Okay, so I just threw Scream 3 into the old DVD player, and if you've got a problem with spoilers, well... too bad, because the movie's like three or four years old. For example, if I go and do a running commentary on Se7en or The Usual Suspects and I ruin the ending, it's your own damn fault, because you should've seen the movie.

Anyway, we're three minutes into the movie and Liev Schreiber, who played Cotton Weary -the convicted non-killer from the first movie- is rushing home to his girlfriend, who is unknowingly trapped in his house with the masked killer. She's fairly attractive, and in classic 90's style, she changes her clothes with the camera cutting away as she drops the towel. Also in 90's style, bad music by a then-really popular band is playing, and in this case it's Creed. Anyway, the killer finds her, says he's actually Cotton in disguise, Cotton's running up some stairs, she actually thinks he's the killer, and thus falls into the killer's trap. Cotton arms himself with a fireplace poker, which -if you call yourself a fan of movies- is probably the worst weapon in the world. You can't do shit with a fireplace poker, we all know that. It's no match for a butcher knife, or even the nine-iron being wielded by Cotton's girlfriend. And, of course, this being the beginning of a Scream movie, Cotton and the girlfriend die.

Cut to Sidney Prescott (yet another name that you'll only find in movies, sort of like 'Cleopatra Jones'), who's off living in the wilderness of god knows where. She's doing crisis-counseling. And then Gail Weathers is off on the lecture circuit, telling college kids how to be bad journalists. And then we bring in Patrick Dempsey, the classic red-herring kind of "maybe the cop did it!" kind of character. Strangely, I just now notice that I've got Patrick Dempsey hair. I should really just be thankful that I don't look like he did in that pizza-delivery movie.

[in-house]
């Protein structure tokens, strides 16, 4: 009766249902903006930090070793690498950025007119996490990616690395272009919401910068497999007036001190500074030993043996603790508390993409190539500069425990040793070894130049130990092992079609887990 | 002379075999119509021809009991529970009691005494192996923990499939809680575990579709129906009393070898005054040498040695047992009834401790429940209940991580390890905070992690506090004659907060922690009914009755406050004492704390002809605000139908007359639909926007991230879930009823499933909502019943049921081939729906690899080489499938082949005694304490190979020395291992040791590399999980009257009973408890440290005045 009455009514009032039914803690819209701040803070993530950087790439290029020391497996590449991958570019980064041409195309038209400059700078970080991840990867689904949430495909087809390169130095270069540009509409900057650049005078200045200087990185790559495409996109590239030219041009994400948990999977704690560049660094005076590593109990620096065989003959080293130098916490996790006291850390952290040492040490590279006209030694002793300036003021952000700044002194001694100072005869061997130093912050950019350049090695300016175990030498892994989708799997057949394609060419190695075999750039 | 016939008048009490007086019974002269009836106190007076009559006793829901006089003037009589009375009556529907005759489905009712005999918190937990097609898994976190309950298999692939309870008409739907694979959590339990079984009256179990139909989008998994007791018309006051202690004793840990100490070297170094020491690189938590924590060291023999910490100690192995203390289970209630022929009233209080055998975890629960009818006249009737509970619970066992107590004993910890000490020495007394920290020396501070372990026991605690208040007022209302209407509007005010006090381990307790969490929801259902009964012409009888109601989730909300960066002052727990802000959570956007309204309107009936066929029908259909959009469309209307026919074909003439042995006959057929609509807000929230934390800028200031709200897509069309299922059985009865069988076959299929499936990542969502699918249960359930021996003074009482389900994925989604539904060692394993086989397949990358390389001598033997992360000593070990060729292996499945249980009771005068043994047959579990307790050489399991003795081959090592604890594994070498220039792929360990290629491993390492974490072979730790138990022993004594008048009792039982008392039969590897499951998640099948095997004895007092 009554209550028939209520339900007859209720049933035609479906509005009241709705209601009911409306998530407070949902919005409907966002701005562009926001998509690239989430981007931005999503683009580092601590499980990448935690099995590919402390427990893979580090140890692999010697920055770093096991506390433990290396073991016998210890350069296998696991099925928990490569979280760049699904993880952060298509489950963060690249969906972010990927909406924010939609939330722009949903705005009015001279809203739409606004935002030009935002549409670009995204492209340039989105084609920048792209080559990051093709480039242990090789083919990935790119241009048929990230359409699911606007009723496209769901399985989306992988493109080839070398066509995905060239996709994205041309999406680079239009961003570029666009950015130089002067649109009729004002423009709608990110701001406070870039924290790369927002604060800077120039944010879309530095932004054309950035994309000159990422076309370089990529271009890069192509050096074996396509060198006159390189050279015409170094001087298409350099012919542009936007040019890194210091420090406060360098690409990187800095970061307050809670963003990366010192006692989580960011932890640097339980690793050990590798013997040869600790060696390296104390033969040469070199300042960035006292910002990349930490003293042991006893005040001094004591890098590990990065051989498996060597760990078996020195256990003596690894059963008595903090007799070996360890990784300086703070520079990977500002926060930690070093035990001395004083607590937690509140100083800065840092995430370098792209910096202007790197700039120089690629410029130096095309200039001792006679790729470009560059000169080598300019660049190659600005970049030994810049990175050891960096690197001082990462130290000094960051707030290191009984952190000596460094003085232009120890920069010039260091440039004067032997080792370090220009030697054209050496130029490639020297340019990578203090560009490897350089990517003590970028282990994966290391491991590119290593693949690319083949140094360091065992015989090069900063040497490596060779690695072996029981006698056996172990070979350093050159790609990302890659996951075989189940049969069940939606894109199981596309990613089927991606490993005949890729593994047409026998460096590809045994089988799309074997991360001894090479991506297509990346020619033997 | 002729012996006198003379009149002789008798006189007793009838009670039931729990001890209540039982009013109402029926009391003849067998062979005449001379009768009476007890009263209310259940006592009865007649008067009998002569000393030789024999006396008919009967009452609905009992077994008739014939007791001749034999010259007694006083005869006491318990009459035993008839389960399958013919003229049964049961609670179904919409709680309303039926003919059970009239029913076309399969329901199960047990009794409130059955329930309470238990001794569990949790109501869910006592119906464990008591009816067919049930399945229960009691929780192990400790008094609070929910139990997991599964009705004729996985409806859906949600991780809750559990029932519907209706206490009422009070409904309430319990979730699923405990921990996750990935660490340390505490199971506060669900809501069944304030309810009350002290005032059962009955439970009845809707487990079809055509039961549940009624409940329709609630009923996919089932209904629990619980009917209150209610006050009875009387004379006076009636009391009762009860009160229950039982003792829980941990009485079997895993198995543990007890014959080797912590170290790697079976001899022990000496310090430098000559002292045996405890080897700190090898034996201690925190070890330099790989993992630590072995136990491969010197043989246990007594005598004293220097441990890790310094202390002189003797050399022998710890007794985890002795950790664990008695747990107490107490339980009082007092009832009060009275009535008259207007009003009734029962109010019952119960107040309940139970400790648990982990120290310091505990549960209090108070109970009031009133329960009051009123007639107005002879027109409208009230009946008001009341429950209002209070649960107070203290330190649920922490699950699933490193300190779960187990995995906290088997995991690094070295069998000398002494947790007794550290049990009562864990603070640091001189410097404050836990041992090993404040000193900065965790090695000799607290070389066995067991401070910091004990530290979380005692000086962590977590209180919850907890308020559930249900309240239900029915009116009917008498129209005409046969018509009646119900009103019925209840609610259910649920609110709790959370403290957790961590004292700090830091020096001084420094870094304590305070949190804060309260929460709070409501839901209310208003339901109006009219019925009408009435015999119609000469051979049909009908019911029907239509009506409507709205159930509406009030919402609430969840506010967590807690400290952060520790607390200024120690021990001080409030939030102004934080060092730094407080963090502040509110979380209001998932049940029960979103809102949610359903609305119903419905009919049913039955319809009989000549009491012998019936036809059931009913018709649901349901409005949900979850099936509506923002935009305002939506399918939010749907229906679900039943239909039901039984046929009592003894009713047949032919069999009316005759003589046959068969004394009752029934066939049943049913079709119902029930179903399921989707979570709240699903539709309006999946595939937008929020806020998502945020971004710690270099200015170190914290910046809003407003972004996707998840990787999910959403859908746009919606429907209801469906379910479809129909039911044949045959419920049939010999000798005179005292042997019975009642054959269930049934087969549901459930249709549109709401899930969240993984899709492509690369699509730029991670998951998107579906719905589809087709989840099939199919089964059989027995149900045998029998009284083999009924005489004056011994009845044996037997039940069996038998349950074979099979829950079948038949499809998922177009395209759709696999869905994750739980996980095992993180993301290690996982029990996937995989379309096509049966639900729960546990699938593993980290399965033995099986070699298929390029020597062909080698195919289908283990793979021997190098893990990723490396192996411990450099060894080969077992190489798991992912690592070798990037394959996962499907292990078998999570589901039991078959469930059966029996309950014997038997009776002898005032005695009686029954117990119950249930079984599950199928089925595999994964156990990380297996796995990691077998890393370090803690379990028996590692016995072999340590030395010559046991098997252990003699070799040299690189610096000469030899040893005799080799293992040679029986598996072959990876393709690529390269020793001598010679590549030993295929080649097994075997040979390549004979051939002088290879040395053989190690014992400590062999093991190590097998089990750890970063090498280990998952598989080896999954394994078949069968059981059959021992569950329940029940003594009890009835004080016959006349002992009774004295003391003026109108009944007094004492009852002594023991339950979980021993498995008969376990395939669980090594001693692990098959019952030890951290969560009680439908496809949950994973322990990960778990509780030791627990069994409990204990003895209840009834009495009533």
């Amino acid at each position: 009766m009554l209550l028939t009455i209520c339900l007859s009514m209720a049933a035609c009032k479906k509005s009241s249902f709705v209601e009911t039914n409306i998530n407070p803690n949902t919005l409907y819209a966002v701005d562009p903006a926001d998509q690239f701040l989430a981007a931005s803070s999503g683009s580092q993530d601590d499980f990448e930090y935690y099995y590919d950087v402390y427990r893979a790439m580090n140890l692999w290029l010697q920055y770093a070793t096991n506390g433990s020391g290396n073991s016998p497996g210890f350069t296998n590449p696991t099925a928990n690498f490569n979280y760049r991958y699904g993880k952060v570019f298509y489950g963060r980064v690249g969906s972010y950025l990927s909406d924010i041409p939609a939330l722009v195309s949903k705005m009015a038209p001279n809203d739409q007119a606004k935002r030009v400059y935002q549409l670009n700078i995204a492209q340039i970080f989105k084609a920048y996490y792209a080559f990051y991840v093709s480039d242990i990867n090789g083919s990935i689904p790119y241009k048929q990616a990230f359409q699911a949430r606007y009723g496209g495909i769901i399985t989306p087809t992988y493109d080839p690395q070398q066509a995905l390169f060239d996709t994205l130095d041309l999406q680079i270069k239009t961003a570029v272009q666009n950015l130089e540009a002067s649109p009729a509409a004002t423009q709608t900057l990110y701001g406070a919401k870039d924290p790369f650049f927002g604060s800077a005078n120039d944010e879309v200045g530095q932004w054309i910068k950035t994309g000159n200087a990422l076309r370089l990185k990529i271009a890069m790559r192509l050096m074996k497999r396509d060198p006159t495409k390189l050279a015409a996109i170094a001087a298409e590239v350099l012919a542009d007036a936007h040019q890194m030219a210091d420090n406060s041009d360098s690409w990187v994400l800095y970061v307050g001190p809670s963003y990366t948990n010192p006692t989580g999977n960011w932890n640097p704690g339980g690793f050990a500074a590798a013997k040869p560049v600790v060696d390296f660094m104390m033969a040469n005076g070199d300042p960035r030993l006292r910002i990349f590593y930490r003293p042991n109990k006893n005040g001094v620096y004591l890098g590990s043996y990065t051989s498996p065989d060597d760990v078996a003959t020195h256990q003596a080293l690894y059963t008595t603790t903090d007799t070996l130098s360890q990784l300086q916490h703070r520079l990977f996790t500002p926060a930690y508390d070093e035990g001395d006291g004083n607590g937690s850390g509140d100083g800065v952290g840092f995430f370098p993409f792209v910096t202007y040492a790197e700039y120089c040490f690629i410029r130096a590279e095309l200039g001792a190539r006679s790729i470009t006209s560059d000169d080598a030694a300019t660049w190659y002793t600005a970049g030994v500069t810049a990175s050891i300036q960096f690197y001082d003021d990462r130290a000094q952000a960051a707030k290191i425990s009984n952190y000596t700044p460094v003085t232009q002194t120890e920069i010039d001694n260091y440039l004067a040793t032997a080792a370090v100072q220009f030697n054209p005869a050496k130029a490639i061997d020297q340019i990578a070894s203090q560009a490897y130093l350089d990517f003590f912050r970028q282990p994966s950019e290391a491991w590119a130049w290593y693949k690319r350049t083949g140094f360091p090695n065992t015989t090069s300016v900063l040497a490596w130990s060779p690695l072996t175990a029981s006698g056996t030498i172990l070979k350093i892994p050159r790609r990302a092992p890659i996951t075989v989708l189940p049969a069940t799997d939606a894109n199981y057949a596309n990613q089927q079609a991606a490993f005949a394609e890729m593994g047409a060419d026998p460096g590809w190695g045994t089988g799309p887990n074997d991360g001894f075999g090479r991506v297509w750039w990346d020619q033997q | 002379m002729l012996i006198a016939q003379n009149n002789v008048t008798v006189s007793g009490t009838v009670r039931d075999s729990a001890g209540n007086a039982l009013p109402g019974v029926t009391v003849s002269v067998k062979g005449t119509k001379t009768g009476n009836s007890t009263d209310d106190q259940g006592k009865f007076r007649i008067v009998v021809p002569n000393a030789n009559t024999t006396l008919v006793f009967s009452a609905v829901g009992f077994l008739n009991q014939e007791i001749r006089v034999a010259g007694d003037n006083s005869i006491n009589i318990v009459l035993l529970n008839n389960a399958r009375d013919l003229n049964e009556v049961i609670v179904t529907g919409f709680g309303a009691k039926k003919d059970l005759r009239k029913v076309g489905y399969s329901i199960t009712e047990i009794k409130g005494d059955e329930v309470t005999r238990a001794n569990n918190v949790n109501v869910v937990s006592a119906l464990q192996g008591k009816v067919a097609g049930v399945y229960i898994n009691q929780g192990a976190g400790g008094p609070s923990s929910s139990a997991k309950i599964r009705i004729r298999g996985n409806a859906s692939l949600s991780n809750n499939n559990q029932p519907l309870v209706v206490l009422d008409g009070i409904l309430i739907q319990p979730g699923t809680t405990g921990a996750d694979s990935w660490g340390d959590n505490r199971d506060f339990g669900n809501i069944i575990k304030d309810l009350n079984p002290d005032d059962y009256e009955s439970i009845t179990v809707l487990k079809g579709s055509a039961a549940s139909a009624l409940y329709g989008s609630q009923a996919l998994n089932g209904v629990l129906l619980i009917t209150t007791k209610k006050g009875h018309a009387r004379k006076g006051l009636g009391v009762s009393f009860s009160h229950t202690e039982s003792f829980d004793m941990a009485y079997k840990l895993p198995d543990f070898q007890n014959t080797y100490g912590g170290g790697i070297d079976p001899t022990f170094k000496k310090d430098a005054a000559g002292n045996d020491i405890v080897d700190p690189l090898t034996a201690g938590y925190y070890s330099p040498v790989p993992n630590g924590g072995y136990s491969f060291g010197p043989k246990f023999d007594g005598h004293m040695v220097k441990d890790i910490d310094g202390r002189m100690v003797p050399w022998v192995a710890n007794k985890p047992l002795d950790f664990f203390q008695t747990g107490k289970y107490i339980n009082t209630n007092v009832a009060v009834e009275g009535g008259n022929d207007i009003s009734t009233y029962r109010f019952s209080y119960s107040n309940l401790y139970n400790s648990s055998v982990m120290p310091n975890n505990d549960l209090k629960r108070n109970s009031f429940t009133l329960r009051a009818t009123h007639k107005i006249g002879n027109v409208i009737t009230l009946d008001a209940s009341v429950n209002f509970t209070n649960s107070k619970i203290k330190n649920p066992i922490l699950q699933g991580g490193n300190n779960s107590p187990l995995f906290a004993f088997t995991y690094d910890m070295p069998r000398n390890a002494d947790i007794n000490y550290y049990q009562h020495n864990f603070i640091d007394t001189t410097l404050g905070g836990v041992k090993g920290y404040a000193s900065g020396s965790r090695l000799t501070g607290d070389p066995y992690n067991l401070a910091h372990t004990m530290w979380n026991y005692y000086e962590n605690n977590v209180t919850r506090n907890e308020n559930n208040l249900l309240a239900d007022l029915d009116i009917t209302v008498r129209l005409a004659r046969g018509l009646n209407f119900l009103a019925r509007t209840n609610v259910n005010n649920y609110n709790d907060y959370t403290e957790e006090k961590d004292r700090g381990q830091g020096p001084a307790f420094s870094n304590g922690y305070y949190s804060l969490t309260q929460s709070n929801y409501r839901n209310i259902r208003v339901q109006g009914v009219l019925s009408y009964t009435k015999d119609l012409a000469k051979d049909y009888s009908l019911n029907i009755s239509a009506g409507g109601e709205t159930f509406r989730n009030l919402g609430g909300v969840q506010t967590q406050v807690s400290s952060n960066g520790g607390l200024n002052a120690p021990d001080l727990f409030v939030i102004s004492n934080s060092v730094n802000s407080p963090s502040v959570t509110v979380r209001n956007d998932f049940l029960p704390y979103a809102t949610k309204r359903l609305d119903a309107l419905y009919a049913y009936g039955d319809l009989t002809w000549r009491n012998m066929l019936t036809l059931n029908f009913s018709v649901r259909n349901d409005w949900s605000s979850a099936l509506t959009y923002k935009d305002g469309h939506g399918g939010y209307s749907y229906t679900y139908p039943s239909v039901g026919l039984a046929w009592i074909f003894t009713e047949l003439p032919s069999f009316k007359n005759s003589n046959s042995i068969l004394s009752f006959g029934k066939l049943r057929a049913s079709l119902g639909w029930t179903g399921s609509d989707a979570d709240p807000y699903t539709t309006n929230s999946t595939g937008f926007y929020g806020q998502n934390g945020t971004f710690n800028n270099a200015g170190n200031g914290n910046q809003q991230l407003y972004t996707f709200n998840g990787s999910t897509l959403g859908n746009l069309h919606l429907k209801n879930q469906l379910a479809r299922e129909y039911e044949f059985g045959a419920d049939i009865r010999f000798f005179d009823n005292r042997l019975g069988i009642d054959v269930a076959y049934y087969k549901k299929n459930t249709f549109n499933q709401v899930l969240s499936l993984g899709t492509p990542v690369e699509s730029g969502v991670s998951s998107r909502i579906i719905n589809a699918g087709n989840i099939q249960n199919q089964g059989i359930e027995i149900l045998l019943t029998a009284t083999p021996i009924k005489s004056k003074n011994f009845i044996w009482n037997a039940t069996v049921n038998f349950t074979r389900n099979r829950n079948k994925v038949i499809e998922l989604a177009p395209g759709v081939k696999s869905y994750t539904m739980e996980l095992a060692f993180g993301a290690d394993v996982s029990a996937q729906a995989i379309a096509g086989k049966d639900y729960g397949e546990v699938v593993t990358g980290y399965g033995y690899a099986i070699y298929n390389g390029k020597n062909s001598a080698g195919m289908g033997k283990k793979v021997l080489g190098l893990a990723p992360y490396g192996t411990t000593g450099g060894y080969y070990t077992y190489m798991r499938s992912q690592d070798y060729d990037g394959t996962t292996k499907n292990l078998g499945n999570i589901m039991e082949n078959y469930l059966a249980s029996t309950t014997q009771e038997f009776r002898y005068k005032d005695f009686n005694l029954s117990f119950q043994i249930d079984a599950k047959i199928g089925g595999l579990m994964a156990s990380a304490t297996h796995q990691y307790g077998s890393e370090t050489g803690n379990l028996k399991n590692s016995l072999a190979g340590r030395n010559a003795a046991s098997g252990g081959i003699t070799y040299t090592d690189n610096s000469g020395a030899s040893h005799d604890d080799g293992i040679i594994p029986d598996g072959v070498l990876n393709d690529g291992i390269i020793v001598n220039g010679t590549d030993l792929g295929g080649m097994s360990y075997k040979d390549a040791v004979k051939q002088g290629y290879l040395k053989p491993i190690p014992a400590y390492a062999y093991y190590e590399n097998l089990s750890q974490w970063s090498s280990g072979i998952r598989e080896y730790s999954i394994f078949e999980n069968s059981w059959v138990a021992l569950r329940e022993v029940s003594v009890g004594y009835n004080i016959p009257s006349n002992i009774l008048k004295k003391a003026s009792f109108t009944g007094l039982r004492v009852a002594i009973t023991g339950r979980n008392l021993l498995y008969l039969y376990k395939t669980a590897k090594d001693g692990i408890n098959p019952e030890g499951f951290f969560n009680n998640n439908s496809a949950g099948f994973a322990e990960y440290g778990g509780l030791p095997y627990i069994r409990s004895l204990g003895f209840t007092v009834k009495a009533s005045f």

So, now we go into the set of Stab 3, which is the movie within the movie, where we get into a too-short discussion on violence in movies. And then you've got the cast, which -except for the Token Black Guy- you just don't care if they all die. And then there's Parker Posey... I can't stand Parker Posey. I want her to die sooner than anyone else in this movie. At least her bodyguard is played by Puddy from Seinfeld. And then we've got Dewey, who's now walking with a limp, since he got all fucked-up at the end of the last movie... but lived. I swear, I actually hate all of these characters, and I want them all to die.

Enter Jay & Silent Bob in what's actually the funniest moment in the movie, although I have to say that it's a pretty sad publicity stunt on the part of Miramax/Dimension/Weinstein Empire.

And then we get into this dream sequence where Sidney's mother is coming over a hill, and the camera keeps tracking in on this picture of her mother, and you look at this picture, and -even though she's smiling- Sidney's mother is a VERY scary-looking woman. Anyway, it turns out to be the killer, then it turns out to be just a dream, and then it turns out that I still want Sidney to die.